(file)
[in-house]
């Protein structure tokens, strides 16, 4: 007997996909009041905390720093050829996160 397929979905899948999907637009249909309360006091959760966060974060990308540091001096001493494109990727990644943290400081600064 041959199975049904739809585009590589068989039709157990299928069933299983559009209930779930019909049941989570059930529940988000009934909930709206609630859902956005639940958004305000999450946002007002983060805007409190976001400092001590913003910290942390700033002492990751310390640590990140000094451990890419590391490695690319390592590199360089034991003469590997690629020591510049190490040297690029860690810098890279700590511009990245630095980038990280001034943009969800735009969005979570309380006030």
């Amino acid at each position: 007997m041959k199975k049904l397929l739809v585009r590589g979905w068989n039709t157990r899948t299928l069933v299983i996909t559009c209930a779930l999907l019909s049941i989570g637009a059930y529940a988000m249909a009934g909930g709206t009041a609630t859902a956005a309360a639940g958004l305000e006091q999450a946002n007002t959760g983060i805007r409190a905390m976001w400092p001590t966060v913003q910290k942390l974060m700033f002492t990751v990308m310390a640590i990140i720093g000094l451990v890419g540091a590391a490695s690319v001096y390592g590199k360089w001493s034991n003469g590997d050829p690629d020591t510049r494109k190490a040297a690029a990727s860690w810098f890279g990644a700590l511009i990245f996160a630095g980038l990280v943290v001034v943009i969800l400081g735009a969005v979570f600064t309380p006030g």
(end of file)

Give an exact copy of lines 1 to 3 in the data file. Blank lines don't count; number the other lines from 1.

[in-house]
């Protein structure tokens, strides 16, 4: 007997996909009041905390720093050829996160 397929979905899948999907637009249909309360006091959760966060974060990308540091001096001493494109990727990644943290400081600064 041959199975049904739809585009590589068989039709157990299928069933299983559009209930779930019909049941989570059930529940988000009934909930709206609630859902956005639940958004305000999450946002007002983060805007409190976001400092001590913003910290942390700033002492990751310390640590990140000094451990890419590391490695690319390592590199360089034991003469590997690629020591510049190490040297690029860690810098890279700590511009990245630095980038990280001034943009969800735009969005979570309380006030």
């Amino acid at each position: 007997m041959k199975k049904l397929l739809v585009r590589g979905w068989n039709t157990r899948t299928l069933v299983i996909t559009c209930a779930l999907l019909s049941i989570g637009a059930y529940a988000m249909a009934g909930g709206t009041a609630t859902a956005a309360a639940g958004l305000e006091q999450a946002n007002t959760g983060i805007r409190a905390m976001w400092p001590t966060v913003q910290k942390l974060m700033f002492t990751v990308m310390a640590i990140i720093g000094l451990v890419g540091a590391a490695s690319v001096y390592g590199k360089w001493s034991n003469g590997d050829p690629d020591t510049r494109k190490a040297a690029a990727s860690w810098f890279g990644a700590l511009i990245f996160a630095g980038l990280v943290v001034v943009i969800l400081g735009a969005v979570f600064t309380p006030g």